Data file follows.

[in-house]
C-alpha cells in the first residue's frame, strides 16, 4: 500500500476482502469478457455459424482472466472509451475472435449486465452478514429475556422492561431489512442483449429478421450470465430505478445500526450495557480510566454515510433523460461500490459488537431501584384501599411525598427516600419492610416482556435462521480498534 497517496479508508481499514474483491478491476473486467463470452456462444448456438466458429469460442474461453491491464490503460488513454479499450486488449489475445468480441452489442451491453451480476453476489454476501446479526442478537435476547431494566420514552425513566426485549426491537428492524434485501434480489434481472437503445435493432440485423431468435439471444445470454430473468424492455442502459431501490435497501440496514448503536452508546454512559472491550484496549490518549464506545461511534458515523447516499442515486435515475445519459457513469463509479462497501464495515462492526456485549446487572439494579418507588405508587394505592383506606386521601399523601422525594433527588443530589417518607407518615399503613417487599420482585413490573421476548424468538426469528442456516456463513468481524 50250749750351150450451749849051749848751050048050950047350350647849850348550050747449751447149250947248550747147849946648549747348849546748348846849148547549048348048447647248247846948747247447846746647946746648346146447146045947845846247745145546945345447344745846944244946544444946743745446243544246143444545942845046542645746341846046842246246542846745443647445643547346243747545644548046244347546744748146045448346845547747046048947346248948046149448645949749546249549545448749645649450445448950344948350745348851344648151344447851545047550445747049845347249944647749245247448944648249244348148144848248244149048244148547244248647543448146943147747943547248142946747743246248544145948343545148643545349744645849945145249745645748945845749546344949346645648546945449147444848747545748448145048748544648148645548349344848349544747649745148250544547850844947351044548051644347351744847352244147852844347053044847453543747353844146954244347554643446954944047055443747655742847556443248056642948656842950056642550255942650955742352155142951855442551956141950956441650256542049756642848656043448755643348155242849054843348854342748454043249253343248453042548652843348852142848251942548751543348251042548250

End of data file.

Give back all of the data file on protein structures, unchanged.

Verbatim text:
[in-house]
C-alpha cells in the first residue's frame, strides 16, 4: 500500500476482502469478457455459424482472466472509451475472435449486465452478514429475556422492561431489512442483449429478421450470465430505478445500526450495557480510566454515510433523460461500490459488537431501584384501599411525598427516600419492610416482556435462521480498534 497517496479508508481499514474483491478491476473486467463470452456462444448456438466458429469460442474461453491491464490503460488513454479499450486488449489475445468480441452489442451491453451480476453476489454476501446479526442478537435476547431494566420514552425513566426485549426491537428492524434485501434480489434481472437503445435493432440485423431468435439471444445470454430473468424492455442502459431501490435497501440496514448503536452508546454512559472491550484496549490518549464506545461511534458515523447516499442515486435515475445519459457513469463509479462497501464495515462492526456485549446487572439494579418507588405508587394505592383506606386521601399523601422525594433527588443530589417518607407518615399503613417487599420482585413490573421476548424468538426469528442456516456463513468481524 50250749750351150450451749849051749848751050048050950047350350647849850348550050747449751447149250947248550747147849946648549747348849546748348846849148547549048348048447647248247846948747247447846746647946746648346146447146045947845846247745145546945345447344745846944244946544444946743745446243544246143444545942845046542645746341846046842246246542846745443647445643547346243747545644548046244347546744748146045448346845547747046048947346248948046149448645949749546249549545448749645649450445448950344948350745348851344648151344447851545047550445747049845347249944647749245247448944648249244348148144848248244149048244148547244248647543448146943147747943547248142946747743246248544145948343545148643545349744645849945145249745645748945845749546344949346645648546945449147444848747545748448145048748544648148645548349344848349544747649745148250544547850844947351044548051644347351744847352244147852844347053044847453543747353844146954244347554643446954944047055443747655742847556443248056642948656842950056642550255942650955742352155142951855442551956141950956441650256542049756642848656043448755643348155242849054843348854342748454043249253343248453042548652843348852142848251942548751543348251042548250